Just because Citizen Kane is often cited as the greatest film ever made or the most important film of all time and just because you might have had to watch it in an "intro to film" class does not mean it’s homework. Unlike other landmark filmmaking oldies such as Birth Of A Nation or Battleship Potemkin, Citizen Kane is not a snoozer - it’s really amazingly entertaining. (Actually the "Odessa Steps" scene in Battleship Potemkin is a rather gripping piece of editing, but the rest of it is rather boring.) With his first film, Citizen Kane, the twenty-something wunderkind, Orson Welles, took on the Hollywood establishment (as well as William Randolph Heart’s publishing empire) and changed film, but most importantly made a fun, fun movie that still holds up quite well today.
The complicated plot of Citizen Kane famously mirrors the life of publishing tycoon William Randolph Hearst. As a boy Charles Foster Kane is taken from his mother when he inherits a small newspaper. Eventually he grows up to be Orson Welles. The film follows him from a cynical kid fresh out of college who thinks it would be fun to run a newspaper, to old age when he dies a miser and an extreme treasure hoarder. But what really made Citizen Kane revolutionary in 1941 was the way the story was told (besides Gregg Toland’s groundbreaking camera work). It opens with a long Newsreel documentary after Kane has died which tells his life story (though a press eye view). On his deathbed his last word was "Rosebud" and” a group of reporters sets out to find what or who was Rosebud. They interview the key people in his life, each telling different versions of Kane’s story, in flashbacks, from their perspective.Continue Reading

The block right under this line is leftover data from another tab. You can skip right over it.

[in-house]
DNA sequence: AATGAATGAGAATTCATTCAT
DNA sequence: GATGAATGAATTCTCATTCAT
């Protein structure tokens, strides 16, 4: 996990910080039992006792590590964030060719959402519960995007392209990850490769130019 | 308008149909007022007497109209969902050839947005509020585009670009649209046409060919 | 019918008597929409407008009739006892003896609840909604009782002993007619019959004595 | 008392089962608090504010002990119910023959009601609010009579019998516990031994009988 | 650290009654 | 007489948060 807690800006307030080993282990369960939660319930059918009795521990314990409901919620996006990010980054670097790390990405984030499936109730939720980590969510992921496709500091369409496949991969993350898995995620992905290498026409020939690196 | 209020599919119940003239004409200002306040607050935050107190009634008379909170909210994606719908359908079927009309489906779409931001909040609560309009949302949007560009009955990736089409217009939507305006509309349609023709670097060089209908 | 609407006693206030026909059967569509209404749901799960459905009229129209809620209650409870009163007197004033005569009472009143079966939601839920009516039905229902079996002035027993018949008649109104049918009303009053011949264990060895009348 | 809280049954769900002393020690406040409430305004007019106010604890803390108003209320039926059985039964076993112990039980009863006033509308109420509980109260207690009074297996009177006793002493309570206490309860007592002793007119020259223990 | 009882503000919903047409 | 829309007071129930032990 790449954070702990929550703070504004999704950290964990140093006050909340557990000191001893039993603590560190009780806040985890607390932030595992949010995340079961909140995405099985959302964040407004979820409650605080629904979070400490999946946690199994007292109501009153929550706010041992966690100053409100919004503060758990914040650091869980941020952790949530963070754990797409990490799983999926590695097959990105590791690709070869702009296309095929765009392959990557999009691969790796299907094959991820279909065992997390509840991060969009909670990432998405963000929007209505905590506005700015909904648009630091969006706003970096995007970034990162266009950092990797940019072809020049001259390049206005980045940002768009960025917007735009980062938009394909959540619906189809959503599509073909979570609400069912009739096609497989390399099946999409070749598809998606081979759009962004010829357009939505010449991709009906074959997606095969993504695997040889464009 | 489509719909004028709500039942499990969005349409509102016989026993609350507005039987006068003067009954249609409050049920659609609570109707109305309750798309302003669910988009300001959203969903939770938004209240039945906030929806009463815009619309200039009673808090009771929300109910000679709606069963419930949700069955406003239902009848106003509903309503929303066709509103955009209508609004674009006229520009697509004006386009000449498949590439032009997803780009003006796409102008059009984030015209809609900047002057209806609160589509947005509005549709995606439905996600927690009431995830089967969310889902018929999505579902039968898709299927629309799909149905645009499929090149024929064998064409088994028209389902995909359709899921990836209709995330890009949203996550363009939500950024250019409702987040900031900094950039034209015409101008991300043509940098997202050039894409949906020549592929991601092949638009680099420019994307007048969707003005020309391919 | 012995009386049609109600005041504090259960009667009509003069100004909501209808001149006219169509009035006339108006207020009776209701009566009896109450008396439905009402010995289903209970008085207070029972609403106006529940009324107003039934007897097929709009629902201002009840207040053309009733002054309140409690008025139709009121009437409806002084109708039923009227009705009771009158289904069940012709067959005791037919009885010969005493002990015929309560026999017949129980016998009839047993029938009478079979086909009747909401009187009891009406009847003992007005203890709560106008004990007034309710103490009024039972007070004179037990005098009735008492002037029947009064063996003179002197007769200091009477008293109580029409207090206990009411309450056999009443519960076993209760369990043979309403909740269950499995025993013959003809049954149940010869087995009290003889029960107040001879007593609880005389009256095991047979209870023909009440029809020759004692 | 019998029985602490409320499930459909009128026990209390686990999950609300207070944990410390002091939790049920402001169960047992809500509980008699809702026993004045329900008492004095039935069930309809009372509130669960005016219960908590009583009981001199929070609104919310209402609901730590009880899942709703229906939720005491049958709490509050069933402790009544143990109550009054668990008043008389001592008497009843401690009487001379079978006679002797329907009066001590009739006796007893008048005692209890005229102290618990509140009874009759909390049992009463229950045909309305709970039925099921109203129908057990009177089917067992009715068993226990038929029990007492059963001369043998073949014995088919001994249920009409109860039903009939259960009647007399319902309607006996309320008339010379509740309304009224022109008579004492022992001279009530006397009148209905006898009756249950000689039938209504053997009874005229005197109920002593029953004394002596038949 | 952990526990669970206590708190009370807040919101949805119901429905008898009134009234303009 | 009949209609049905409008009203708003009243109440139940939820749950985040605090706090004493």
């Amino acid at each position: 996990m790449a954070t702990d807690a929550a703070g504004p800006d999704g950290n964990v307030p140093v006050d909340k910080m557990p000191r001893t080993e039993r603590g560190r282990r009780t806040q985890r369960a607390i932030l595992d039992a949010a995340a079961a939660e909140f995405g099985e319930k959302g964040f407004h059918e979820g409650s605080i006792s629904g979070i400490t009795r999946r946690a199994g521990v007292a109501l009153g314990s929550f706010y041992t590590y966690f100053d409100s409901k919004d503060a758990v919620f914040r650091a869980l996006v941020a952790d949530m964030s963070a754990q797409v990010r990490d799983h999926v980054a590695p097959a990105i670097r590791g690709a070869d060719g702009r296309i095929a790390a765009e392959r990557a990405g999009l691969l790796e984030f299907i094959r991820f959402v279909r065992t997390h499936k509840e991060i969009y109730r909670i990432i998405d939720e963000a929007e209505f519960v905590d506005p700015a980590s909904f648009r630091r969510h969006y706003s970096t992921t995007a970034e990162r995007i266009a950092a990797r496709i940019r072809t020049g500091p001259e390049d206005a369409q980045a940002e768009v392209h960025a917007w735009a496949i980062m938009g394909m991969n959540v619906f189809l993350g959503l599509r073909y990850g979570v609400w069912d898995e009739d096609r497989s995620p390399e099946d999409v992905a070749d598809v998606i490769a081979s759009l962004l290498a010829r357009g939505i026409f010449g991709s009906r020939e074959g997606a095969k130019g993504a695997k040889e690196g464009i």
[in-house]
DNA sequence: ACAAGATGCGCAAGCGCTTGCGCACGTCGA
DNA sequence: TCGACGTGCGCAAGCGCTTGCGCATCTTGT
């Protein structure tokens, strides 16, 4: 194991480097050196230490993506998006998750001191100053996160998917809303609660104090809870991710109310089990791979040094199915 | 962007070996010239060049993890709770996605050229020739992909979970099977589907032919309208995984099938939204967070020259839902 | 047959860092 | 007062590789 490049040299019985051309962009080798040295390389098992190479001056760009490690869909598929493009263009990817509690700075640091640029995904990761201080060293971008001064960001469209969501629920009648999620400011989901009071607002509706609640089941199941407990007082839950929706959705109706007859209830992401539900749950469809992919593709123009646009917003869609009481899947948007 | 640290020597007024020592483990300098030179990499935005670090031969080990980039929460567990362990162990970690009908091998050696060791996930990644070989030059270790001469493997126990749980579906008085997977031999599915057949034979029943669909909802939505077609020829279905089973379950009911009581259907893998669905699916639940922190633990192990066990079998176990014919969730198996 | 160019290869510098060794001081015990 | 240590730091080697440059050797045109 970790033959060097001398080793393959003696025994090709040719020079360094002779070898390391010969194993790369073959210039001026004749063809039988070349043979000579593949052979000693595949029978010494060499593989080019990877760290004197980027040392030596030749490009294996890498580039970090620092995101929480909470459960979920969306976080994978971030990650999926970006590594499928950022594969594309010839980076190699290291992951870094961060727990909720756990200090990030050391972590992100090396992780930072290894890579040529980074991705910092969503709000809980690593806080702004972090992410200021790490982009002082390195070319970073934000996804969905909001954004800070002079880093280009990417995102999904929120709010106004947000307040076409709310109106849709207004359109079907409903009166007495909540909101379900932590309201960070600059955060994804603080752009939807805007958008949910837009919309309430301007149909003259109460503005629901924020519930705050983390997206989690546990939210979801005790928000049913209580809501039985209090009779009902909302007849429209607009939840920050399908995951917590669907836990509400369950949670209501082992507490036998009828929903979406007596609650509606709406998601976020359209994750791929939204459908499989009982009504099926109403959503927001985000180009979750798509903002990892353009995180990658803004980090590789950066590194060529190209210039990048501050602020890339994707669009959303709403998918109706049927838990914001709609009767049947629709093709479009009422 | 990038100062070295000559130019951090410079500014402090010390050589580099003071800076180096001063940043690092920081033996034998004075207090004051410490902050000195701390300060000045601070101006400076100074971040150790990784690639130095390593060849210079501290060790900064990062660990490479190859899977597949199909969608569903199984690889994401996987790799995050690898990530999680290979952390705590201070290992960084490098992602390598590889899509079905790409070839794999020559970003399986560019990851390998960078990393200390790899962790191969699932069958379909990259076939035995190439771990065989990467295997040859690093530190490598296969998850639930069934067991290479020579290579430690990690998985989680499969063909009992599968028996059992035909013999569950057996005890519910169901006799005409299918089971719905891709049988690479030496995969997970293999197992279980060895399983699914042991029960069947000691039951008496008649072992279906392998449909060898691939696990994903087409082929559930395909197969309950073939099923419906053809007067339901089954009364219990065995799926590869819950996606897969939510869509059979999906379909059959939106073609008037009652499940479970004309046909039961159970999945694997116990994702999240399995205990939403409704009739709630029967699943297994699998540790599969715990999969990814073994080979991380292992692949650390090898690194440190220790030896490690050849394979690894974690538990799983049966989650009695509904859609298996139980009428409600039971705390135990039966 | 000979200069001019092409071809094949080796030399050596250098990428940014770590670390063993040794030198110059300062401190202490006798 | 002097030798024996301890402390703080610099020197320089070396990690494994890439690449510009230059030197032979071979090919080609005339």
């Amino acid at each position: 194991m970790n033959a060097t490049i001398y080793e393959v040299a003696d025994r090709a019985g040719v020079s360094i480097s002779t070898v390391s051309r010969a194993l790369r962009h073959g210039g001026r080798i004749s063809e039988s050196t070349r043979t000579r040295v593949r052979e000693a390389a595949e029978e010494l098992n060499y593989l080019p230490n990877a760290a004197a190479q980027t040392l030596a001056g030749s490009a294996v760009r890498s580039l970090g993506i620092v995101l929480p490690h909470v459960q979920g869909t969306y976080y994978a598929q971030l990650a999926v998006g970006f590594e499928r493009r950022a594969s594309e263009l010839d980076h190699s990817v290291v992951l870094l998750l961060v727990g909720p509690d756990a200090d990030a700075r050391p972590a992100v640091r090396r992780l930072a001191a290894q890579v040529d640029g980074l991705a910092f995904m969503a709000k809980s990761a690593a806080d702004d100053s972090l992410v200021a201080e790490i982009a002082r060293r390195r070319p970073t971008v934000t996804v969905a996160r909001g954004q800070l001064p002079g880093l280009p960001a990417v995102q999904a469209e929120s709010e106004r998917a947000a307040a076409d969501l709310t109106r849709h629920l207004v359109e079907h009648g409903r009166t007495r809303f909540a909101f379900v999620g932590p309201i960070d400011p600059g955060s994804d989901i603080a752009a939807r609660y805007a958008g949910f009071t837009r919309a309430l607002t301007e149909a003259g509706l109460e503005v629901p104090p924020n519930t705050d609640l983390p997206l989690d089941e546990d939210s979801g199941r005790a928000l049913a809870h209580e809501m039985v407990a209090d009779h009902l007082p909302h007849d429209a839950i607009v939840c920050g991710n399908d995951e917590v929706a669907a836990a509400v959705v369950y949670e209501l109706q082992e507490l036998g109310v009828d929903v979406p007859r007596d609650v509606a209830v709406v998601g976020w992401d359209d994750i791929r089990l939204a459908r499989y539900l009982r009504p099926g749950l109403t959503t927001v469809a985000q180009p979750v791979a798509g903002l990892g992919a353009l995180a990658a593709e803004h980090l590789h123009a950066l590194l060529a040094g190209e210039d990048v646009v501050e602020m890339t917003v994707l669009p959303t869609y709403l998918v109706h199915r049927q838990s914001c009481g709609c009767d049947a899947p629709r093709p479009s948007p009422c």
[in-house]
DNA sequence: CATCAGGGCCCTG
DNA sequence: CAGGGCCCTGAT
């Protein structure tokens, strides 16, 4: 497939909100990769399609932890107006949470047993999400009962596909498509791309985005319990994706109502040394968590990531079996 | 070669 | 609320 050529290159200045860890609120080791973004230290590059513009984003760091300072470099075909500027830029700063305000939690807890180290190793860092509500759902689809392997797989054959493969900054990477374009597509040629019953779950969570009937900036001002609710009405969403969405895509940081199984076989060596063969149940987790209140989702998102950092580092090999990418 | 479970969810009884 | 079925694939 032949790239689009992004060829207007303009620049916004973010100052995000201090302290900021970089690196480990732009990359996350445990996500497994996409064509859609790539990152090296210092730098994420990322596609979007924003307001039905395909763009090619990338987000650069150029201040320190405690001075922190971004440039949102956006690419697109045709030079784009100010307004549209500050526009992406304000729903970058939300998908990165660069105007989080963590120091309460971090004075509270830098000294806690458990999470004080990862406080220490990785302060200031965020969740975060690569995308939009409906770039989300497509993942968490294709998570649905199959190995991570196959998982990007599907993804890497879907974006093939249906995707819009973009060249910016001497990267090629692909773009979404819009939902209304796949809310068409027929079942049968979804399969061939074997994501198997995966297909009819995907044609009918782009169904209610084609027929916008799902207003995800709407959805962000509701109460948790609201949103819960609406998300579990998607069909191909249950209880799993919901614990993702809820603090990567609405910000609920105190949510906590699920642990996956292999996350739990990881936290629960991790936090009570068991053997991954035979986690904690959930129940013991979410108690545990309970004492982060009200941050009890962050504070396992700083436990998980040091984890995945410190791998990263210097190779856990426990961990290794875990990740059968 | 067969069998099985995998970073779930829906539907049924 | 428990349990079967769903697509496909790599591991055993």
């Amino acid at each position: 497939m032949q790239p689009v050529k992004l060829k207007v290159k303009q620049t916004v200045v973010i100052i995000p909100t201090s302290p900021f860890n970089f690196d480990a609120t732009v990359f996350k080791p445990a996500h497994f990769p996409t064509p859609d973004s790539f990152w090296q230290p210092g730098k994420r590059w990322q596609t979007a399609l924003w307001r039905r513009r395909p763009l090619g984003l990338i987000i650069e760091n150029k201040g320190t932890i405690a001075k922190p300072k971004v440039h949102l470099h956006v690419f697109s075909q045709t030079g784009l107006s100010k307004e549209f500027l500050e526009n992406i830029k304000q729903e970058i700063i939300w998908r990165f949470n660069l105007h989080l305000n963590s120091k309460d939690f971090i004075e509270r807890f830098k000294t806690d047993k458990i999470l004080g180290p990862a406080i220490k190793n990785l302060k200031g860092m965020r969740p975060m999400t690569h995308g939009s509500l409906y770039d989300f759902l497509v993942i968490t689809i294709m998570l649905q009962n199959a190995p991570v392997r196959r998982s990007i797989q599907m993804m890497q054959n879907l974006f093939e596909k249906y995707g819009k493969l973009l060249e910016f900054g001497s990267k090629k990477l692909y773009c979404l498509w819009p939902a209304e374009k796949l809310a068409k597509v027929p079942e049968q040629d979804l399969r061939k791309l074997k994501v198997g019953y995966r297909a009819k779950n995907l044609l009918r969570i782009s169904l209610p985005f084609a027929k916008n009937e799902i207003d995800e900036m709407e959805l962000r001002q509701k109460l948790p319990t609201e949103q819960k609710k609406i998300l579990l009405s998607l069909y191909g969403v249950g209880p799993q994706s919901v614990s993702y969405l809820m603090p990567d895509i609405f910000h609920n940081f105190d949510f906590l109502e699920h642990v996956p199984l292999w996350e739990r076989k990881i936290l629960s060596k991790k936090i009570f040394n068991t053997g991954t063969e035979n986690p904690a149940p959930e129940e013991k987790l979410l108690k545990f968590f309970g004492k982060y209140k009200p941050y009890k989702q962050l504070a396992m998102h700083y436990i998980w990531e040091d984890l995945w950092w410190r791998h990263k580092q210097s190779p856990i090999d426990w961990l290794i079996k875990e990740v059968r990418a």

Inspired by the critical and commercial success of Henri-Georges Clouzot’s arthouse shocker, Les Diabolique, Alfred Hitchcock took a break from his big budget Technicolor thrillers to make a little horror film called Psycho. Like the French film, he would shoot on a shoestring budget and in black & white. After the massive success of his previous film, North By Northwest, most of the suits at the studio thought their cash cow was off his rocker. Forgoing most of his big money crew he had worked with for years, he used the team from his anthology TV series, Alfred Hitchcock Presents, knowing they could work fast and cheap and would be more open to some of the new radical tricks Hitchcock was hoping to try out. With no one understanding what the master had up his sleeve, in the end, Psycho has proved to be one his biggest hits and one of the most influential films of all time.
Perfectly taut and compact, every line of Pyscho's dialog, every camera movement, and even the casting is all carefully constructed for the scare and suspense payoffs to come. Based on a then little read novel with the same title by Robert Bloch (Strait-Jacket), Hitchcock burned through a couple of screenwriters before Joseph Stefano got the vibe he was looking for. Bloch was inspired by the horrific true-life serial killer Ed Gein (whose ghastly crimes would inspire a number of films from The Texas Chainsaw Massacre to Motel Hell).Continue Reading